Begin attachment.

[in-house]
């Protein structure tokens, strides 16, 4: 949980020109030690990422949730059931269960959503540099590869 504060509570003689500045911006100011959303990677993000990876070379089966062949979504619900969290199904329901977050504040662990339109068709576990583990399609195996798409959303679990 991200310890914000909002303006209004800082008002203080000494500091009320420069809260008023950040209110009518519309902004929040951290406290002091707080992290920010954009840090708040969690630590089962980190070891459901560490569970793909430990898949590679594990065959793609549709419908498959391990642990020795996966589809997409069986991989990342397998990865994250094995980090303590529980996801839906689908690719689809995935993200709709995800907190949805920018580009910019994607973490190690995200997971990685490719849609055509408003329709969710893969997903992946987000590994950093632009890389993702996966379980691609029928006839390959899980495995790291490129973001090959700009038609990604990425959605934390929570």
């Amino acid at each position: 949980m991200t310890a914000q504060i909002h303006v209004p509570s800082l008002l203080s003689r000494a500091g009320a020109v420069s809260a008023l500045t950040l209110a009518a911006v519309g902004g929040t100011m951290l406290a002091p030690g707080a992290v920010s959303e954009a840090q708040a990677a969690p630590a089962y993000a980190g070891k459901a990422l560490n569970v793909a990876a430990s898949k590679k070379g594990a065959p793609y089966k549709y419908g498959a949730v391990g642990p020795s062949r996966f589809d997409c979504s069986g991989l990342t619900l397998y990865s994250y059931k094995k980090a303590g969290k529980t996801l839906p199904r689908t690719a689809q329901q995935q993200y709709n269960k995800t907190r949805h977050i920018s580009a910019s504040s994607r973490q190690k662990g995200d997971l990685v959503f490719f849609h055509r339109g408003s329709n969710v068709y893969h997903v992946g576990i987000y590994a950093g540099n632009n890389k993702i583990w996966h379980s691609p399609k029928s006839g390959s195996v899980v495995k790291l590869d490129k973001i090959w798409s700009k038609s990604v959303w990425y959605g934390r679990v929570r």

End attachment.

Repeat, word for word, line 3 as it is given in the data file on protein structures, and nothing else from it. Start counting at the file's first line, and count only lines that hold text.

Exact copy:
């Amino acid at each position: 949980m991200t310890a914000q504060i909002h303006v209004p509570s800082l008002l203080s003689r000494a500091g009320a020109v420069s809260a008023l500045t950040l209110a009518a911006v519309g902004g929040t100011m951290l406290a002091p030690g707080a992290v920010s959303e954009a840090q708040a990677a969690p630590a089962y993000a980190g070891k459901a990422l560490n569970v793909a990876a430990s898949k590679k070379g594990a065959p793609y089966k549709y419908g498959a949730v391990g642990p020795s062949r996966f589809d997409c979504s069986g991989l990342t619900l397998y990865s994250y059931k094995k980090a303590g969290k529980t996801l839906p199904r689908t690719a689809q329901q995935q993200y709709n269960k995800t907190r949805h977050i920018s580009a910019s504040s994607r973490q190690k662990g995200d997971l990685v959503f490719f849609h055509r339109g408003s329709n969710v068709y893969h997903v992946g576990i987000y590994a950093g540099n632009n890389k993702i583990w996966h379980s691609p399609k029928s006839g390959s195996v899980v495995k790291l590869d490129k973001i090959w798409s700009k038609s990604v959303w990425y959605g934390r679990v929570r």